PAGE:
He was killed 14 years later while testing a F-105 jet fighter over the Catskill Mountains in New York state. He collided with a plane piloted by his close friend, Don Seaver, while they were going two times the speed of sound.


All text taken from an article by Joni Astrup and edited slightly.




The Mauve kit was made in 1995 and considered one of the best P-40s in 1/48 scale.  It consists of two sprues of dark olive plastic and one sprue of clear parts including the lights.  The detail is pretty good for the time (except the cockpit) and the wheel wells.  There is a touch of flash so cleanup is required.


For more detail, see DaBoss’ preview of the similar N.




Like most airplane models, it begins with the cockpit.  The Mauve cockpit is rather basic, especially the seat.  I replaced the kit seat with a leftover Ultracast P-40 seat (two per set) from another build.  The cockpit parts (except the console) were painted using Xtracrylix US Interior Green and then brush painted and drybrushed to get a dirty, worn look to them.  I painted the console flat black and then carefully dry brushed the details using Citadel Bone White.


I assembled the wings next,  One of the things that makes building a P-40 model a pain in the rear is that the machine gun blast tubes are usually in the way of the wing seams so one has to make a choice to carefully deal with the seam carefully or simply remove and replace the original blast tubes.  I chose the latter as one of the things I had purchased was a set of brass P-40 blast tubes from Master Details as I wanted to try them out and the Mauve blast tubes aren’t all that well detailed.  Turns out, I should have listened to the old engineer adage of measure twice cut once when I cut off the original plastic blast tubes and drilled out the holes with a 1/8” bit because I wasn’t careful to line up the gaps between the guns equally so starboard wing has a rather tight grouping of blast tubes and the port wing is more spaced out.  Oops.  Plus, in my haste of drilling out the original blast tubes, I removed more plastic than I should have.  #&^$$&!!!  All the usual gap filling stuff wouldn’t really work so I ended up using some leftover drywall mud aka plaster to fill the interior of the wing so that the blast tubes would stay in place then while the plaster was wet, stuck a brass tube to create the hole.  Once it was dry, I covered the plaster areas along the leading edge with CA glue as the plaster doesn’t do well with wet sanding.  Lots of filling, sanding and swearing later, I finally had a smooth rounded leading edge of the wings and then I glued all six brass blast tubes into the wings.  Unfortunately, the holes were a little to large for the blast tubes and I had to first fill then carefully sand (many many times) the area around the blast tubes till they were okay to me.


Next I assembled the fuselage including the intake which was painted interior gree.  This proved to be a bit more of a hassle than I thought especially the fuselage wing join.  Fresh off the shame of my fight with the Eduard FW190-D9 wings which might have been easier to deal with if I had read my own review of the earlier FW190-A8, I decided to read up on any reviews of the Mauve P-40M.  It turns out Tom Cleaver had some clever suggestions to deal with them.  I measured and cut two pieces of sprue to spread the fuselage out so that I would not have to deal with some rather ugly gaps between the wing and fuselage.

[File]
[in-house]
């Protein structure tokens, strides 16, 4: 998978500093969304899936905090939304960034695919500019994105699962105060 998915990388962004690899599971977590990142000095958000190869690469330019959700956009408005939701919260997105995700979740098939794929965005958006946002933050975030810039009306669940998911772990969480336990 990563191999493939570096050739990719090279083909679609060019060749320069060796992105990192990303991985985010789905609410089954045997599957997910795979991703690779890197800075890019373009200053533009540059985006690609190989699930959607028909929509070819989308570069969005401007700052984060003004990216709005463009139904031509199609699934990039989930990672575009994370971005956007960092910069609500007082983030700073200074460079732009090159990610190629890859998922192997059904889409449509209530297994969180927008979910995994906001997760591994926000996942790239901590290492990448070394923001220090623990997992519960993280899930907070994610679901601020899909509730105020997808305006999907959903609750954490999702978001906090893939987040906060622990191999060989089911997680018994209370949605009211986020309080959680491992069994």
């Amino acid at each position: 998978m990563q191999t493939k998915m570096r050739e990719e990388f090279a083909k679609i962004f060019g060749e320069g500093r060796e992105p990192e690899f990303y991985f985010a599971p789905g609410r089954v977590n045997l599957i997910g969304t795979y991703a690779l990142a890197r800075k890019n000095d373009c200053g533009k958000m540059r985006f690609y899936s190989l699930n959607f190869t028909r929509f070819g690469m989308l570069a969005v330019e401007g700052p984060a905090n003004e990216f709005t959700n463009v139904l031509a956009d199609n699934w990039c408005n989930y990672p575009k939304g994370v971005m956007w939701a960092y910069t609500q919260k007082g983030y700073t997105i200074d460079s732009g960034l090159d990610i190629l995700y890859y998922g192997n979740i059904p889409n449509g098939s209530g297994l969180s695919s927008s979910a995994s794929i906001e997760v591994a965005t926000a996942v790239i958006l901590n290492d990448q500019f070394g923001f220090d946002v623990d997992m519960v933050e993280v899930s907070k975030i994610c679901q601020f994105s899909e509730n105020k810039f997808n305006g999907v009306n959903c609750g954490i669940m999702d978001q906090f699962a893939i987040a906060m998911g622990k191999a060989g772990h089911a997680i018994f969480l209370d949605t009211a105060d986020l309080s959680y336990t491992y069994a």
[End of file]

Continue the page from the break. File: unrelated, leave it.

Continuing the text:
One complication that arises from that is the piece just behind the cockpit needs additional support as the fuselage becomes too wide.  I had to cut several pieces of sprue to provide something for it to rest on.  That piece was then painted Tamiya Flat Green and then the clear piece was added.  I only glued that clear piece along the bottom with Tamiya Clear Glue as I needed to deal with the vertical seam.  One of my own personal bugaboos with the P-40 is that I always forgot that there is no vertical seam between the clear piece and the fuselage.  This time I was actually going to deal with it.  The actual clear areas were masked off with tape to prevent the sand paper from scratching it.  It took several attempts before I got a smooth join that didn’t have gaps or CA glue lumps.  The area was carefully polished to remove any remaining scratches.


The prop was a bit more complex than I expected.  Mauve does not do what Hasegawa and Tamiya do by mounting the prop using a poly cap bushing.  Instead they use a styrene cap and recommend that you add the prop hub in during the fuselage assembly.  Having made that mistake once (and only once) I opted to glue the styrene cap on one side before gluing everything in place.  I cleaned out the hole so that the prop could fit.  The prop hub was painted flat while the prop blades were cleaned up and painted flat black.  Once dry, the prop tips were masked then painted flat white then yellow before they were glued onto the prop hub.  Next I dry brushed the prop leading edges silver to show wear.